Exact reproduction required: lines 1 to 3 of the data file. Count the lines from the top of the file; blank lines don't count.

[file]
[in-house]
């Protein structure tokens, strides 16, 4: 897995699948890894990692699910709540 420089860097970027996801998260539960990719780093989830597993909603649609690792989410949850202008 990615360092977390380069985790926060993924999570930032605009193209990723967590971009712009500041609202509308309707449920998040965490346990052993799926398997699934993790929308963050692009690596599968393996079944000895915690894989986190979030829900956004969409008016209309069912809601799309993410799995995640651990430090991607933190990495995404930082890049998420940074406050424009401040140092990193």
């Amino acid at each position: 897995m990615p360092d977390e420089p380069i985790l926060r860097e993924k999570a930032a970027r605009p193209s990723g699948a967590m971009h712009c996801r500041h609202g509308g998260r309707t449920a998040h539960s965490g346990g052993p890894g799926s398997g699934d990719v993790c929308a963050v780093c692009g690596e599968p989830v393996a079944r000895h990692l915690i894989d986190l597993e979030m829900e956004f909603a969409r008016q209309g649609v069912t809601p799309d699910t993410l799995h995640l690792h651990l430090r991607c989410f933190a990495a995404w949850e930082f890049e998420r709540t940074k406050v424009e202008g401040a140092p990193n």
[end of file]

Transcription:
[in-house]
């Protein structure tokens, strides 16, 4: 897995699948890894990692699910709540 420089860097970027996801998260539960990719780093989830597993909603649609690792989410949850202008 990615360092977390380069985790926060993924999570930032605009193209990723967590971009712009500041609202509308309707449920998040965490346990052993799926398997699934993790929308963050692009690596599968393996079944000895915690894989986190979030829900956004969409008016209309069912809601799309993410799995995640651990430090991607933190990495995404930082890049998420940074406050424009401040140092990193």
């Amino acid at each position: 897995m990615p360092d977390e420089p380069i985790l926060r860097e993924k999570a930032a970027r605009p193209s990723g699948a967590m971009h712009c996801r500041h609202g509308g998260r309707t449920a998040h539960s965490g346990g052993p890894g799926s398997g699934d990719v993790c929308a963050v780093c692009g690596e599968p989830v393996a079944r000895h990692l915690i894989d986190l597993e979030m829900e956004f909603a969409r008016q209309g649609v069912t809601p799309d699910t993410l799995h995640l690792h651990l430090r991607c989410f933190a990495a995404w949850e930082f890049e998420r709540t940074k406050v424009e202008g401040a140092p990193n």